“I’m one of the AFP conference participants who is having an issue with an incorrect reservation. David Huber just spoke with you, he was the other guy experiencing difficulties. His issue was cleared up and he’s getting into his room. Are you planning to come to the Hyatt Regency lobby?”

I just discovered this draft of an unsent text message from when I went to a conference in Dallas earlier this year. It’s funny how a few words bring the whole experience back. I can feel all the panic  about my hotel reservation getting botched, and all the relief when I figured out a solution to that problem, and the annoyance I felt because the person who had made the reservation and had the power to fix my problem was taking forever to arrive and now didn’t need to come because I had solved the problem myself and people were waiting on me to meet with this problem solver/creator so that I could take then to Walmart and…

As boring as it seems, the text is a fragment of a very interesting story. It’s a story with a good ending, as it turns out, because the last day of the conference was fantastic.



Once again, I write on time and plans. And once again, I write in the car…

Actually, never mind, just watch the movie Bella. Or better yet, just watch this trailer:

(With a smidgen of imagination, you can deduce the necessary plot elements, especially if you know that it’s a pro-life film. The plot isn’t really the point anyway. My reason for sharing is really a subplot of the film, which is explained in the last scene of the trailer.)

Got Time

I’m writing this in the car. That means I’m using my phone. My phone doesn’t write as well as my keyboard so… I’ll stop making excuses for what I’m sure will be choppy sentences and just start.

My mother used to say, “You’ve got time Trent, you’ve got time.” And it would drive me insane.

The future. It’s a way exciting and super scary subject. It’s especially panic-inducing to those of us who like to plan. The idea behind planning is to create an ideal future, or at least to avoid a horrible one. I used to sweat about the future, and I had more reason to do so than most. I was unprepared.

I’m no longer panicked about the future and I’ll tell you why. The future isn’t under my control. And I think to some degree we would all agree with that. But here’s one thing that I can say that some of my readers cannot. I’m not old, but I am older than some of you. And here’s my experience.

Nothing happens the way you expect it to.

That typically means that things take longer than you want them to. There’s a quote I like about this where someone asks someone else when something will happen and the someone else answers: “Sooner than you think, but longer than you wish for.”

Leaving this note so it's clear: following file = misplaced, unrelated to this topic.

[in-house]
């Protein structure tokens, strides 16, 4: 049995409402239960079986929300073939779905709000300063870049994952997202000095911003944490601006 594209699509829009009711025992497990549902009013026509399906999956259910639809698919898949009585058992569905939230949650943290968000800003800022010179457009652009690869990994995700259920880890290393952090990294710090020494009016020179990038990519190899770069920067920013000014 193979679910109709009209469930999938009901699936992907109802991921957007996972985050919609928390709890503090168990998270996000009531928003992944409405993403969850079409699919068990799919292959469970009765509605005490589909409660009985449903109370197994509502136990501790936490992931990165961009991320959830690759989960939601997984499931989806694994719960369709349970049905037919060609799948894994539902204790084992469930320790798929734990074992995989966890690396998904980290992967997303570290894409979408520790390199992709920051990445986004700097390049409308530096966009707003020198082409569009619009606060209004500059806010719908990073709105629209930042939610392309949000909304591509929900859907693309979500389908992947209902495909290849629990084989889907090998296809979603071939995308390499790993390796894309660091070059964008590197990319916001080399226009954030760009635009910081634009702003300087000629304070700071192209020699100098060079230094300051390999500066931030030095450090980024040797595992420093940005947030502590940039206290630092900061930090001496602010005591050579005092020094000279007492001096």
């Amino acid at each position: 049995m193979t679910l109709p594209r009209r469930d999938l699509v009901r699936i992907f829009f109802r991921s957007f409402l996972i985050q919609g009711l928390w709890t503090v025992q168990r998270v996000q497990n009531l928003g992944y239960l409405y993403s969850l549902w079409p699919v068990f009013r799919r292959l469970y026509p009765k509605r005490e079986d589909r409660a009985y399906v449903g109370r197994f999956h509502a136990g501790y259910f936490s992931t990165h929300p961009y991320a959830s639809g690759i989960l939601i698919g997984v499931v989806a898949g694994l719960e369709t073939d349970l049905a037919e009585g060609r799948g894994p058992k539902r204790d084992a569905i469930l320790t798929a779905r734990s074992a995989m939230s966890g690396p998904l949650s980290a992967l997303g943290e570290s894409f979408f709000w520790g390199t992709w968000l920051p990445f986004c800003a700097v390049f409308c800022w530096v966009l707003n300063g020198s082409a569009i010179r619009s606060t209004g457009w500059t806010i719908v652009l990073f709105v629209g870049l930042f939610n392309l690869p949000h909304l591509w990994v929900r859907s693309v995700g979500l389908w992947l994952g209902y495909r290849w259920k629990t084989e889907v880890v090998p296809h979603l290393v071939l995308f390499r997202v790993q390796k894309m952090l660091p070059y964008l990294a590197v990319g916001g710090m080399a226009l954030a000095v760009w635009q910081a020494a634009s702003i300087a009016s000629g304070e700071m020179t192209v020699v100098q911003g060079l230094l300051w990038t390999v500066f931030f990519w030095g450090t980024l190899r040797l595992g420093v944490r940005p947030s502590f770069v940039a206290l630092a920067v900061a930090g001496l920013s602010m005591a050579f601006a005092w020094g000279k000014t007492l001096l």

God’s calendar is not always synced with ours. I thought I would get into politics at 18. I was right about getting involved with politics; I was just 5 years off.

It’s funny when you look back over your life and see all the things you didn’t know you needed to go through, the lessons you needed to learn before you would be ready for the task you have now been given to perform.

My mother used to say, “You’ve got time Trent, you’ve got time.” And it drove me insane. But you know something? She was right.

The Purple Postage Stamp

Instead of a creepy shadow, WordPress gives you a postage stamp. If you don’t have a picture, or you don’t want people to see your picture, or you don’t want to see your picture, they give you a postage stamp. The color is assigned at random. Every time you post a comment your postage stamp appears next to your name. It’s a little more personal than what some social media places give pictureless souls; it’s better than nothing, or a silhouette, or a silhouette of a bird (okay, I actually liked the silhouette of the bird).

When you comment on a WordPress blog or like a post, you leave behind your postage stamp. The stamp says, “I saw this and I wanted you to know that I saw it, so I sent you my postage stamp.”

This reminds me of Corrie ten Boom, a lady who helped hide and protect Jews during World War II. When she was jailed for helping jews, someone sent her a letter. The letter didn’t say much of anything. It was like one of those Get Well cards someone sends you without adding a personal message. They just sign their name under whatever cliched phrase the card company has printed on the inside of the card and hope you’ll understand the thought behind their action, which is normally: I feel like I have to send a card, but I don’t have time to actually say anything in it. Anyway, Corrie gets the letter. She reads the banality on the note and then she notices the stamp on the envelope. She peels away the stamp and underneath it is a secret message. It says that all the Jews she was hiding are safe.